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Lithuania infuriated Russia by blocking coal and metals from accessing a crucial city

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Putin next to generals
Russian President Vladimir Putin looks on during the Victory Day military parade marking the 77th anniversary of the end of World War II in Moscow, Russia, Monday, May 9, 2022.Mikhail Metzel, Sputnik, Kremlin Pool Photo via AP
  • Lithuania stopped some goods, like coal and metals, moving over its territory into a Russian region.

  • Russia is angry in response, threatening "a serious negative impact on the population of Lithuania."

  • Lithuania said it was just enforcing EU sanctions and was not taking any unilateral action.

Lithuania, a member of NATO and the EU, angered Russia by blocking some goods travelling between mainland Russia and a crucial city outside.

The region of Kaliningrad is physically separated from the rest of Russia, and Lithuania is one of the countries that lies between them.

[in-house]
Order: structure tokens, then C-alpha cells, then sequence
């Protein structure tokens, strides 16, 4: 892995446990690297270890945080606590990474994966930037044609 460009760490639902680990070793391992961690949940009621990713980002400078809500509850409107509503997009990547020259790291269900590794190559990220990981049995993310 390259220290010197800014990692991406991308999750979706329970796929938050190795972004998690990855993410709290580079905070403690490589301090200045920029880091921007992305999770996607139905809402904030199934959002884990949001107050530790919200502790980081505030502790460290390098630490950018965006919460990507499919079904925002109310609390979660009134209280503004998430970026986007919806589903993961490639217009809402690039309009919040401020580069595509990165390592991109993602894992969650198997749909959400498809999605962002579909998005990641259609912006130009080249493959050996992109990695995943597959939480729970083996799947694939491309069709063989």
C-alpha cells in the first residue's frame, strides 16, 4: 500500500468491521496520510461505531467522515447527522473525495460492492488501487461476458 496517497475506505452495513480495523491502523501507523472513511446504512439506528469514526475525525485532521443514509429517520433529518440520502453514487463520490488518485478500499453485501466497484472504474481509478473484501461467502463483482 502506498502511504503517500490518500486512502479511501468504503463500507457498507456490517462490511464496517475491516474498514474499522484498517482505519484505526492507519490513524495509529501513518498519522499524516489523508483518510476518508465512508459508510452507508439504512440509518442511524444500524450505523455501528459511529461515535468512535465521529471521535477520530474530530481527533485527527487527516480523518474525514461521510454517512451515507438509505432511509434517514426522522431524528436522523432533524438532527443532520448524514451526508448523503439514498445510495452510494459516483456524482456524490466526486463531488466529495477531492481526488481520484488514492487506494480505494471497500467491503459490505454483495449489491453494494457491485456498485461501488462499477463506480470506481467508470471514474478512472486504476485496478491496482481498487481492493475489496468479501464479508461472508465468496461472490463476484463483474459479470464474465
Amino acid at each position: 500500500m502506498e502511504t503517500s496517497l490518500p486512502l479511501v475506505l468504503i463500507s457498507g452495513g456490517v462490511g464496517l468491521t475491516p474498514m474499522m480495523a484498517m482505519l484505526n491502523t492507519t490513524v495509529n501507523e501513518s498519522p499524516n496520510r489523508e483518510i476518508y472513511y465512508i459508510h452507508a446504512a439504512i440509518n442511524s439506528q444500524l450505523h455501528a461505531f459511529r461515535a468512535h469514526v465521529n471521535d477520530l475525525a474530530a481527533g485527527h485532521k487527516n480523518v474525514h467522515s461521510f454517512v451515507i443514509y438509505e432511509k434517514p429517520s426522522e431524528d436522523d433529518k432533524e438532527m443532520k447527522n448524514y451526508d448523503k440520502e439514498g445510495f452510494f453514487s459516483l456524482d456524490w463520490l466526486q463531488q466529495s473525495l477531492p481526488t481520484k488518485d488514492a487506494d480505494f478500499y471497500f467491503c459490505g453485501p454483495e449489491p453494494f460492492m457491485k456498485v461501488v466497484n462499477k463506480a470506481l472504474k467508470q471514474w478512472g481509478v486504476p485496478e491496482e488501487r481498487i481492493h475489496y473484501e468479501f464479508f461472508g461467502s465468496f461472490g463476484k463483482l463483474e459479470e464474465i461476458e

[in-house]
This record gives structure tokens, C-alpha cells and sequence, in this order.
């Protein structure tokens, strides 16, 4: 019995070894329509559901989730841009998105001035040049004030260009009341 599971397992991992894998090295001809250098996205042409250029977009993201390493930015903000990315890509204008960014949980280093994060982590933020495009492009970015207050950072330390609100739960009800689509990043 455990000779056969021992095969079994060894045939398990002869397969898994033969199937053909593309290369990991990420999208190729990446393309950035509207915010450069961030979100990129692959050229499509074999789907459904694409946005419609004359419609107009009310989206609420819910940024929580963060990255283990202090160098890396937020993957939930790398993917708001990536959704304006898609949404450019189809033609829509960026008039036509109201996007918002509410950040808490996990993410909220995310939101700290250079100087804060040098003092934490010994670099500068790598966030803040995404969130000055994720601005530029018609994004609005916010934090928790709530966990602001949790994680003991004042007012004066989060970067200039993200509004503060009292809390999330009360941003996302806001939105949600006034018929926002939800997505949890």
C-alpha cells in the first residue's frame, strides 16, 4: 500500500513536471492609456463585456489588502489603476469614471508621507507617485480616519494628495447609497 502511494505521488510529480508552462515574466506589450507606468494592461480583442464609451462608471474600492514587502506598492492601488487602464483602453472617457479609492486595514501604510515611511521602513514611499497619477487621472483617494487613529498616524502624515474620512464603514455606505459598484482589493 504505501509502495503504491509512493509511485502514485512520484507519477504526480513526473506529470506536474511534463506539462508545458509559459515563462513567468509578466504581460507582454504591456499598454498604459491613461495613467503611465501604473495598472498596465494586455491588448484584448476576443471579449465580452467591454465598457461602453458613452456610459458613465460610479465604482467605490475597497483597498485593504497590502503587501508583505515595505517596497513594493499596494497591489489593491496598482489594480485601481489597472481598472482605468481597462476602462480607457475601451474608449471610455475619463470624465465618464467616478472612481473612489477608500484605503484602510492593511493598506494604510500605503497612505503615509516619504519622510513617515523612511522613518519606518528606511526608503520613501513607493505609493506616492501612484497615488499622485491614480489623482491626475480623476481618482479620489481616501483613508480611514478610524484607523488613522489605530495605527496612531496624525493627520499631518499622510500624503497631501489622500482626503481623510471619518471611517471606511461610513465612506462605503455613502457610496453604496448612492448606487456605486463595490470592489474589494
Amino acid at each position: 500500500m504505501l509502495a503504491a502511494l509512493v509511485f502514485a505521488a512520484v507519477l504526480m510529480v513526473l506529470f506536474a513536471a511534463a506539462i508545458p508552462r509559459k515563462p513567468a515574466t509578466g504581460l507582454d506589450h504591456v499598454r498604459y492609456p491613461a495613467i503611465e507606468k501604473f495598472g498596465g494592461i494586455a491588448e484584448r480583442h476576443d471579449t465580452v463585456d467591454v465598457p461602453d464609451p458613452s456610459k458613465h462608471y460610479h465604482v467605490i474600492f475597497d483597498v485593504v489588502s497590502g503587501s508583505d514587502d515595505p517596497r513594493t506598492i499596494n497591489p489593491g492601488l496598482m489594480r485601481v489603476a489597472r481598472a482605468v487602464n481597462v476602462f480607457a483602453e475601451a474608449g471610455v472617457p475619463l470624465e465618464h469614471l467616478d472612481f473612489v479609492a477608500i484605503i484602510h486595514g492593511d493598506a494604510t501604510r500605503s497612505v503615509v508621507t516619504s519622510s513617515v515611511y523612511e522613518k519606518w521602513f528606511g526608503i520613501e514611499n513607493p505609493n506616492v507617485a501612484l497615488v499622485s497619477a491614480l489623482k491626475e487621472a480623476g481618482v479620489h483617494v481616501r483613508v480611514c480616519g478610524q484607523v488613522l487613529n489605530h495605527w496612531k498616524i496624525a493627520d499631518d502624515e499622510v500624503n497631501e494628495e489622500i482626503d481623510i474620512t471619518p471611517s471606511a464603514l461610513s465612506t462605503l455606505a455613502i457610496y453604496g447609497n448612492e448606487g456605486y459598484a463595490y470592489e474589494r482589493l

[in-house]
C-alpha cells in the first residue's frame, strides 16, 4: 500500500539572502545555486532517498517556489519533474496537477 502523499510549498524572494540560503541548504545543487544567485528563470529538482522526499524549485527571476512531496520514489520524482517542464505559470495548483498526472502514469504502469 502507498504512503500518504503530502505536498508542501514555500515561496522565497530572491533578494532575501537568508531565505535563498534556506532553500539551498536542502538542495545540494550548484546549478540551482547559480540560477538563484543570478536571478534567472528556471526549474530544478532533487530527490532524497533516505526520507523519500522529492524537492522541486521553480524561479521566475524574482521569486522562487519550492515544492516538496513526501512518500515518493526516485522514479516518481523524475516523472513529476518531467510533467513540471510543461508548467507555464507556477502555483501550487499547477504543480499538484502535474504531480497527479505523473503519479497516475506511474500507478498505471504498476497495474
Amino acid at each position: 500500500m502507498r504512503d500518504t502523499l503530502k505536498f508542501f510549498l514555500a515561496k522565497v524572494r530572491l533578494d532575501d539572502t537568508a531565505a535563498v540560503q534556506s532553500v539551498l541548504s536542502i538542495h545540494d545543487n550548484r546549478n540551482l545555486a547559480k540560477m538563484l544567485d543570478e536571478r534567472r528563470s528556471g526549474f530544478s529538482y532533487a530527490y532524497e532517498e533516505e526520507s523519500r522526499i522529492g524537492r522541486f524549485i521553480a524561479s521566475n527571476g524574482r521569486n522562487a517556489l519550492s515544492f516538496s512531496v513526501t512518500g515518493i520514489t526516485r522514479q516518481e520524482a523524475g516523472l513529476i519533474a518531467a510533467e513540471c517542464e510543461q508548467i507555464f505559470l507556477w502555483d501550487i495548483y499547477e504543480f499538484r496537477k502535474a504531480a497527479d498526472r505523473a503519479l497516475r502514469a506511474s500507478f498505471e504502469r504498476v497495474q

A map showing how Lithuania lies between Russia and Kaliningrad.
A map showing how Lithuania lies between Russia and Kaliningrad.Google Maps/Skitch

Lithuania was a part of the Soviet Union, and along with most of its other neighbors have an antagonistic relationship with Russia, exacerbated by the invasion of Ukraine.

The country had allowed rail and road links between mainland Russia and Kaliningrad to continue — until recent days.

Lithuania on Saturday stopped the transit of materials including coal, metals, and advanced technology, saying it was imposing EU sanctions on those materials that had just come into effect.

Anton Alikhanov, the governor of the Kaliningrad region, said the ban covers around 50% of the items that Kaliningrad imports, the BBC reported. The move provoked a furious response from the Kremlin.

Nikolai Patrushev, the secretary of the Security Council of the Russian Federation, said that Russia "will certainly respond to such hostile actions" and predicted an unspecified "serious negative impact on the population of Lithuania."

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